Utilizing Approximate Counting in Distributed Caching and Content Delivery

Intervenant(s) : Roy Friedman (Technion, Israel)
Approximate counting schemes, also known as sketching, offer space efficient data structures for counting the number of occurrences of individual items in a very large multi-set of items. These schemes trade-off the accuracy of counting in order to gain significant storage space reductions. In this talk I will introduce this area and show how approximate counting can be used to boost distributed caching performance and P2P routing protocols. In particular, for caching, I will demonstrate a novel cache admission policy enabled by approximate counting. The scheme, called TinyLFU, brings the cache hit-rate close to its optimal value regardless of the eviction policy employed by the cache while consuming very little storage and computation overhead. In the content delivery example, I will show an improved Kademlia protocol called Shades, which also benefits from approximate counting ideas.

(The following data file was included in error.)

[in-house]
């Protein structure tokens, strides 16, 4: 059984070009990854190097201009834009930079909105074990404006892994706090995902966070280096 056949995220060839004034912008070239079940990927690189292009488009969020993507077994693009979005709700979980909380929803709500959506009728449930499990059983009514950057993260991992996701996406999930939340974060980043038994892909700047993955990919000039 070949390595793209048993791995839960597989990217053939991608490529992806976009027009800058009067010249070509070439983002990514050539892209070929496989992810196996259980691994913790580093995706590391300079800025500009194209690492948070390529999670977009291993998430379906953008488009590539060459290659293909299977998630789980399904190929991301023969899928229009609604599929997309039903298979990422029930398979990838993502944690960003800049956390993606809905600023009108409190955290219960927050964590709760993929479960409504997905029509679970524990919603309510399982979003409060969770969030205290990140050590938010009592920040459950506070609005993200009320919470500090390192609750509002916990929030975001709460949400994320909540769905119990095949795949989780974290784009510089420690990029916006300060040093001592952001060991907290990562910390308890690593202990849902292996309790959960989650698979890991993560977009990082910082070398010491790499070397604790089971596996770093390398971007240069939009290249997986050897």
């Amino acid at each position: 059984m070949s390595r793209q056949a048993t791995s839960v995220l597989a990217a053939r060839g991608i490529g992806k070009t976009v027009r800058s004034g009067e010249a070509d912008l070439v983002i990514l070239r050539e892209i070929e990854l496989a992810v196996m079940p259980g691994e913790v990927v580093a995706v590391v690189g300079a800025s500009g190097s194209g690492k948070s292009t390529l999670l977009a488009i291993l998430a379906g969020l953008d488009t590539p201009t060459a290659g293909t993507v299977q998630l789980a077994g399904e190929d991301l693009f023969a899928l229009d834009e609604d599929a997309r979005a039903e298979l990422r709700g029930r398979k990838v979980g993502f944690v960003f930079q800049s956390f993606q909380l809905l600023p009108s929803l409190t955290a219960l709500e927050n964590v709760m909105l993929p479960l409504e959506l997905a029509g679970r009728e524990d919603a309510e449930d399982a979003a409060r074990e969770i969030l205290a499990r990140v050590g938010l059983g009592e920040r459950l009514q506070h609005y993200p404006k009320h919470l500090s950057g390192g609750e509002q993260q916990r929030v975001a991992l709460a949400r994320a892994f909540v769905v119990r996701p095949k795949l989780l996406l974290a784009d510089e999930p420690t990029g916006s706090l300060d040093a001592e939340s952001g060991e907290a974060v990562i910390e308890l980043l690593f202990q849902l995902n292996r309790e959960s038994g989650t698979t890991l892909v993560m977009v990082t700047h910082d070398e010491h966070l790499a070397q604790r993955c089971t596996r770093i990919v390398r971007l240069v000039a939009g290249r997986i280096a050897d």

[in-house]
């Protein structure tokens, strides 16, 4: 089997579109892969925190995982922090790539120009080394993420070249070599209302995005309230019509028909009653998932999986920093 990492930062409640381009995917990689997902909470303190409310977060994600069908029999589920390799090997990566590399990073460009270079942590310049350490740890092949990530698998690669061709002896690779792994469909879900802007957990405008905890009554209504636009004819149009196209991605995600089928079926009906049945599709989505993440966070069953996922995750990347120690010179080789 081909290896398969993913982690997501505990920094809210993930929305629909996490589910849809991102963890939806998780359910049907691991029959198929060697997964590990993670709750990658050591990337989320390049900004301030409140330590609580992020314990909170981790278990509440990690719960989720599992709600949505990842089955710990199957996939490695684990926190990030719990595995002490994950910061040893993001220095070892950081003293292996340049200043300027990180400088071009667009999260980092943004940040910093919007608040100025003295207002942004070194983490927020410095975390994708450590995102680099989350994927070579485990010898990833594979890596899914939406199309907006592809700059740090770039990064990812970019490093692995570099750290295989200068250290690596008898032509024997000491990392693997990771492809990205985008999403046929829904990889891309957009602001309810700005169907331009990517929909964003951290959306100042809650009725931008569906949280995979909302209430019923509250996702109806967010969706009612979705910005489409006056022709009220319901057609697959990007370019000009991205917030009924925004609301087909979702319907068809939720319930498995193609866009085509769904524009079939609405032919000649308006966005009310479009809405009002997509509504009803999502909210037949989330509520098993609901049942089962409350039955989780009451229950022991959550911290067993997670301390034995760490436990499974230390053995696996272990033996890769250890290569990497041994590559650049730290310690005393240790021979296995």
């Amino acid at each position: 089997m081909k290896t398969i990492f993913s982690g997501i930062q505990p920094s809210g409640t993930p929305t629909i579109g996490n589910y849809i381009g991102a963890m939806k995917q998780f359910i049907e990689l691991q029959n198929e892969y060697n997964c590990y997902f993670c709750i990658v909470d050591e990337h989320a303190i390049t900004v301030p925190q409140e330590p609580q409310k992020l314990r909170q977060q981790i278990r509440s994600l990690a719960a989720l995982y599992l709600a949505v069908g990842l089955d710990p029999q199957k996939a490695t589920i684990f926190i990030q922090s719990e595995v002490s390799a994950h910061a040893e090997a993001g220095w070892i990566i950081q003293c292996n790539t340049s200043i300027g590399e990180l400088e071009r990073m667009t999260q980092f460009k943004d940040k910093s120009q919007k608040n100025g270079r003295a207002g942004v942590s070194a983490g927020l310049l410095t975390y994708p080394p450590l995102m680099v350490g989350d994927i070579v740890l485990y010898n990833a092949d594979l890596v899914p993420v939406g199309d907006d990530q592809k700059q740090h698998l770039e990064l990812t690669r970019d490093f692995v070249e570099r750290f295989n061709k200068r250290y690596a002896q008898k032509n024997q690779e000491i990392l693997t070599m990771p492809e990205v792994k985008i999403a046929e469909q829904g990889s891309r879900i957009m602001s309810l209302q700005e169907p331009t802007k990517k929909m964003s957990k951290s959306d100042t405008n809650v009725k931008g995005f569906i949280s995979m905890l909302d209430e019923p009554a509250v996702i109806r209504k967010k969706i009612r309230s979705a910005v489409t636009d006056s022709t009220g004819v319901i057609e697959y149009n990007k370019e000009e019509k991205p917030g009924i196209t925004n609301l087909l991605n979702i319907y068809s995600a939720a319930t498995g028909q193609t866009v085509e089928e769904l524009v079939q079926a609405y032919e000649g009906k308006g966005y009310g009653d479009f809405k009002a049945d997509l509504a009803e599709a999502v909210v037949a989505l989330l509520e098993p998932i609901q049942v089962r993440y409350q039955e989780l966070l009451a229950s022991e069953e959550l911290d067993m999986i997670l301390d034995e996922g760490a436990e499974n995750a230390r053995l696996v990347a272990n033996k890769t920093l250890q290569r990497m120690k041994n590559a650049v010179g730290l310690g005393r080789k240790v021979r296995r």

Bio: Roy Friedman is an associate professor in the department of Computer Science at the Technion. His research interests include Distributed Systems with emphasis on Mobile Computing, Middleware for Mobile Ad-Hoc Networks, Fault-Tolerance and High Availability, and Peer-to-Peer computing. He has published over 100 papers on these topics and he holds two patents. Formerly, Roy Friedman was an academic specialist at INRIA (France) and a researcher at Cornell University (USA). He is a founder of PolyServe Inc. (acquired by HP) and holds a Ph.D. and a B.Sc. from the Technion.
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